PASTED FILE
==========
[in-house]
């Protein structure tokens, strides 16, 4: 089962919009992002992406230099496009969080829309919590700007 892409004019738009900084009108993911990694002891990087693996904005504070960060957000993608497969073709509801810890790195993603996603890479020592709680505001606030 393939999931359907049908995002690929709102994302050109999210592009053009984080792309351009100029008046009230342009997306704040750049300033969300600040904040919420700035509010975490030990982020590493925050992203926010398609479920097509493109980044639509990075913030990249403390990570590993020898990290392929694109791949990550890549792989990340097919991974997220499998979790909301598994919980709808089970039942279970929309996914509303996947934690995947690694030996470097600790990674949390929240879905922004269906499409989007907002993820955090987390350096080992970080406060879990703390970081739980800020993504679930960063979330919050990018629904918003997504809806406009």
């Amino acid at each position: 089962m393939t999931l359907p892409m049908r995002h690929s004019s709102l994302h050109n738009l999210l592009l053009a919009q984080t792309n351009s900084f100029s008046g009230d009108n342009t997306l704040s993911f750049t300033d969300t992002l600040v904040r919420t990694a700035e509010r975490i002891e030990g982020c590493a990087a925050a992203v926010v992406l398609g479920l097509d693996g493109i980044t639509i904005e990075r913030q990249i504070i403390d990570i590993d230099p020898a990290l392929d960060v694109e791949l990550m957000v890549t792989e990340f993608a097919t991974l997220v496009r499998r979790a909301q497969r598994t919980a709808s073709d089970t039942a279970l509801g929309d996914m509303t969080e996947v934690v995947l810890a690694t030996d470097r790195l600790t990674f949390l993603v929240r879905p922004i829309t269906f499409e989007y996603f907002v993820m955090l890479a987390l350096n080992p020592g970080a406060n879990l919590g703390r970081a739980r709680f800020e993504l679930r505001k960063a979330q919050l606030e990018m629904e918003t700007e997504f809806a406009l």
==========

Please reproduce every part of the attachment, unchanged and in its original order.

[in-house]
């Protein structure tokens, strides 16, 4: 089962919009992002992406230099496009969080829309919590700007 892409004019738009900084009108993911990694002891990087693996904005504070960060957000993608497969073709509801810890790195993603996603890479020592709680505001606030 393939999931359907049908995002690929709102994302050109999210592009053009984080792309351009100029008046009230342009997306704040750049300033969300600040904040919420700035509010975490030990982020590493925050992203926010398609479920097509493109980044639509990075913030990249403390990570590993020898990290392929694109791949990550890549792989990340097919991974997220499998979790909301598994919980709808089970039942279970929309996914509303996947934690995947690694030996470097600790990674949390929240879905922004269906499409989007907002993820955090987390350096080992970080406060879990703390970081739980800020993504679930960063979330919050990018629904918003997504809806406009």
């Amino acid at each position: 089962m393939t999931l359907p892409m049908r995002h690929s004019s709102l994302h050109n738009l999210l592009l053009a919009q984080t792309n351009s900084f100029s008046g009230d009108n342009t997306l704040s993911f750049t300033d969300t992002l600040v904040r919420t990694a700035e509010r975490i002891e030990g982020c590493a990087a925050a992203v926010v992406l398609g479920l097509d693996g493109i980044t639509i904005e990075r913030q990249i504070i403390d990570i590993d230099p020898a990290l392929d960060v694109e791949l990550m957000v890549t792989e990340f993608a097919t991974l997220v496009r499998r979790a909301q497969r598994t919980a709808s073709d089970t039942a279970l509801g929309d996914m509303t969080e996947v934690v995947l810890a690694t030996d470097r790195l600790t990674f949390l993603v929240r879905p922004i829309t269906f499409e989007y996603f907002v993820m955090l890479a987390l350096n080992p020592g970080a406060n879990l919590g703390r970081a739980r709680f800020e993504l679930r505001k960063a979330q919050l606030e990018m629904e918003t700007e997504f809806a406009l």